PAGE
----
Overall, HoM did a commendable job tuning the Champion. The sound is clean and energetic with punchy bass that complements most contemporary music genres. That’s not to say they won’t perform well with Classical or Jazz tracks either; I just prefer models with versatile soundstages that can be tweaked like the Anker Soundcore Liberty Air 2.
On melodic jams like The Fugees’ “No Woman, No Cry,” the introductory guitar play provided an intimate backdrop until the snares took over and delivered a sonic boom to my ears. The emphasized bass added more depth to the production, as the two instruments blended well together, while Wyclef Jean’s crooning was pronounced to feel the pain in his voice.
More vivacious tracks like Megadeth’s “Return to Hangar” took the low end up a notch without compromising the soundstage. The hard rock classic offered a nice exhibition of the frequency range, as the drums hit hard, clashing hi-hats were striking and the insane guitar riff at the bridge sounded vibrant. Much could also be said about the reproduction on Dexter Gordon’s “A Night in Tunisia,” as the double bass had an amazing snap to it in the beginning and carried over smoothly throughout the orchestral production. However, it was the sax solos that sold me on audio performance, which sounded sharp, not screechy like on most cheap (and poorly engineered) wireless earbuds.
Isolation is the Champion’s unsung feature. I have to reiterate how well the gel tips grip around the ear canal to prevent ambient noises from entering the soundscape. When sharing office space with my wife and newborn, not once was I distracted by the baby’s whimpers or what she had playing on the TV.
House of Marley Champion: Battery life and charging case
The Champion holds a sufficient amount of playtime: 8 hours on a single charge. Factor in max volume and heavy streaming, that number can drop drastically (est. 5 hours), but you can get somewhere between 7 to 7.5 hours when listening at 50% volume. By comparison, this is a few hours more than the AirPods (5 hours). I got to use them for 4 days (1.5 hours daily) before recharging. Speaking of which, the Champion has some of the strongest quick charging technology in the category, getting you 2 hours of use from a 15-minute charge.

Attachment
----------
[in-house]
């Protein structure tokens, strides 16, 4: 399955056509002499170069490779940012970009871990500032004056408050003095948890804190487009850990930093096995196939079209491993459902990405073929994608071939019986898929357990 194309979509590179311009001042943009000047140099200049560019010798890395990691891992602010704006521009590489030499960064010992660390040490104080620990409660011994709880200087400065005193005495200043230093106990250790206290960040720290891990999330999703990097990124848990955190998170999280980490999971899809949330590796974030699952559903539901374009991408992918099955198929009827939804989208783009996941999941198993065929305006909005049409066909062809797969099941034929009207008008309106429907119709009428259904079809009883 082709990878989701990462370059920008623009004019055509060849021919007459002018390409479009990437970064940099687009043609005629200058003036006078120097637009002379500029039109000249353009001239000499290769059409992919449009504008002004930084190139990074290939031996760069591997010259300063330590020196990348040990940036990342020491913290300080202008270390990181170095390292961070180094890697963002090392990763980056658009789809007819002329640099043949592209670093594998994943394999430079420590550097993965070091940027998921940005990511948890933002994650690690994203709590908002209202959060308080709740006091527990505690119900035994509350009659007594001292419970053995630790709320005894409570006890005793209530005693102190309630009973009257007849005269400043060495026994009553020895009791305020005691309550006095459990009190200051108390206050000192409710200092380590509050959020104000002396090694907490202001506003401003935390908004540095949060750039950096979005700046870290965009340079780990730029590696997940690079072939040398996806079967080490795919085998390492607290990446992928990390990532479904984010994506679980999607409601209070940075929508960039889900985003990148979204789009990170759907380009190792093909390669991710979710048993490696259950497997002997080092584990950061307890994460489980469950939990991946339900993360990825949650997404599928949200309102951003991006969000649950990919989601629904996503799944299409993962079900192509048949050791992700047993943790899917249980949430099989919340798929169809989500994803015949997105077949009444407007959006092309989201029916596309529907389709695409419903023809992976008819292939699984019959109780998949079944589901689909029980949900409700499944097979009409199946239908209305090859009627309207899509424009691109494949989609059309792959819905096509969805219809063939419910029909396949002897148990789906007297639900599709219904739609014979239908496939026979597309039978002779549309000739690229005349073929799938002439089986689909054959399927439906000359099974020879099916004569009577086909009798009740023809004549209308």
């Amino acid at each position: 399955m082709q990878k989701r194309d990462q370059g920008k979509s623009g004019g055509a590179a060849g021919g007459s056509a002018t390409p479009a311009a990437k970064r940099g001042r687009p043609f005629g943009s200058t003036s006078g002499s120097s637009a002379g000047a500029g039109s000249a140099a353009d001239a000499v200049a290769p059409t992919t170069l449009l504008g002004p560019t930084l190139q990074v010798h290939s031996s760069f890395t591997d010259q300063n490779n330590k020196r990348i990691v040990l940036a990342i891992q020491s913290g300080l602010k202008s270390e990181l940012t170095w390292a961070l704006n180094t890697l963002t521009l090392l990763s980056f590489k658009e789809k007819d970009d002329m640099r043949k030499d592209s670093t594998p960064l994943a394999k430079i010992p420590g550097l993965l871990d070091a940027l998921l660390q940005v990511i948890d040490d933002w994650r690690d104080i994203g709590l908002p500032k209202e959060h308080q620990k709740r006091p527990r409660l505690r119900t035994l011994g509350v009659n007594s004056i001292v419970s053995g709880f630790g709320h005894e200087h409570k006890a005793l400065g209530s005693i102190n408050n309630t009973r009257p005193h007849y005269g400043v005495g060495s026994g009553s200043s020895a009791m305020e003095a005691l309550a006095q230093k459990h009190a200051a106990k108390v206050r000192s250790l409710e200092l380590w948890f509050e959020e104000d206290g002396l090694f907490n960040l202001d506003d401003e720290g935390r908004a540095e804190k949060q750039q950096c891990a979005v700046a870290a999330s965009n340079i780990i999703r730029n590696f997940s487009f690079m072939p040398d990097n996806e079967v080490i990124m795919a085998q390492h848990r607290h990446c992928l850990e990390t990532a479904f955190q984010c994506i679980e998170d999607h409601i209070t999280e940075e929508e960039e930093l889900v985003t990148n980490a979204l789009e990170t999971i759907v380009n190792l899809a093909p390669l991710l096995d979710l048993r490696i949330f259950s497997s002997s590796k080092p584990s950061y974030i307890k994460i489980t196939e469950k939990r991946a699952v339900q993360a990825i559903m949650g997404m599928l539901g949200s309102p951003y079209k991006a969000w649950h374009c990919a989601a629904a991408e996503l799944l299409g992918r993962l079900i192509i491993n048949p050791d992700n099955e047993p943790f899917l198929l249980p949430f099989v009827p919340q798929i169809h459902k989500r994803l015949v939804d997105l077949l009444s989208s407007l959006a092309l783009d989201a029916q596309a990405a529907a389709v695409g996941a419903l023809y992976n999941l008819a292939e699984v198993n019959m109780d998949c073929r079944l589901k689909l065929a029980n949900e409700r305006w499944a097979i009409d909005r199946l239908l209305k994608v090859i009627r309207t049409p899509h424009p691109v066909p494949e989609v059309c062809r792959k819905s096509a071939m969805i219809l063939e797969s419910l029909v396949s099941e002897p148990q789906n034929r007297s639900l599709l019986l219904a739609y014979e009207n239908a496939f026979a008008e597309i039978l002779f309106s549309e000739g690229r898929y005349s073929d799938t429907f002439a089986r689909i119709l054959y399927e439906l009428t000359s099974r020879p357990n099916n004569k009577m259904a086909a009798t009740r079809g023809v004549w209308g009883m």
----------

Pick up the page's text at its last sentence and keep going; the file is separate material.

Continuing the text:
As for the charging case, it can hold 28 hours when fully charged. Again, this is more playtime than any AirPods case (24 hours), and is right up there with top performers like the Klipsch T5 II (32 hours) and Samsung Galaxy Buds Live (29 hours). Wireless charging is missing from the spec sheet, a missed opportunity for HoM when seeing some of the other competitors with smaller charging cases support the feature.
House of Marley Champion: Call quality and connectivity
The Champion is an OK calling headset for video conferencing, but I wouldn’t recommend it for phone calls. According to my clients, I sounded loud and clear during Skype chats, though external sounds like keyboard clatter and my newborn’s cries were audible. My wife found it difficult to chat on the phone, stating that my voice sounded muffled with words fading out. She also noticed some of the distractions around me, from barking dogs to whisking cars.
Bluetooth 5.0 is hit or miss. You can expect a lengthy range; my testing saw the buds maintain a connection from as far as 35 feet before stuttering occurred. At the same time, connectivity wasn’t reliable. Oftentimes, I had to manually pair the buds because they wouldn’t automatically re-pair to a device whenever removed from the charging case. Keep in mind that you can alternate between using one or two buds, but it seemed like the Champion was always in mono mode because whenever I was able to connect the buds to a device, only one would work. This meant that I had to power on the other bud in order to listen in stereo. I’m not sure if this is a bug or programming issue on HoM’s end.
House of Marley Champion: Verdict
For $69, the Champion brings more to the table than most models in its price class. HoM’s warm sound signature hits just the right spot, feeding your ears with emphatic lows, while also producing crisp mids and highs. It’s cool that the buds provide effective isolation as well, allowing you to enjoy music in peace without requiring noise cancellation. The all-eco-friendly design is also an excellent representation of the brand’s commitment to sustainable audio products, and the entire package looks attractive.
But as the Champion’s low price would suggest, there are compromises. The biggest is the lack of a companion app with special features. If Anker and JLab can offer ways to customize their budget-friendly models, be it the controls or sound (e.g., EQ, presets), so can you, HoM. The exclusion of touch controls and motion sensors may also steer away shoppers who want wireless earbuds with contemporary functionality.
Nonetheless, if you’re someone who prioritizes audio and battery life, and are all in on green initiatives, then there is no reason to not own the Champion. Otherwise, it may be worth spending the extra coin on something more feature-laden like the Liberty Air 2, which is currently on sale for $79.99 at Amazon (opens in new tab).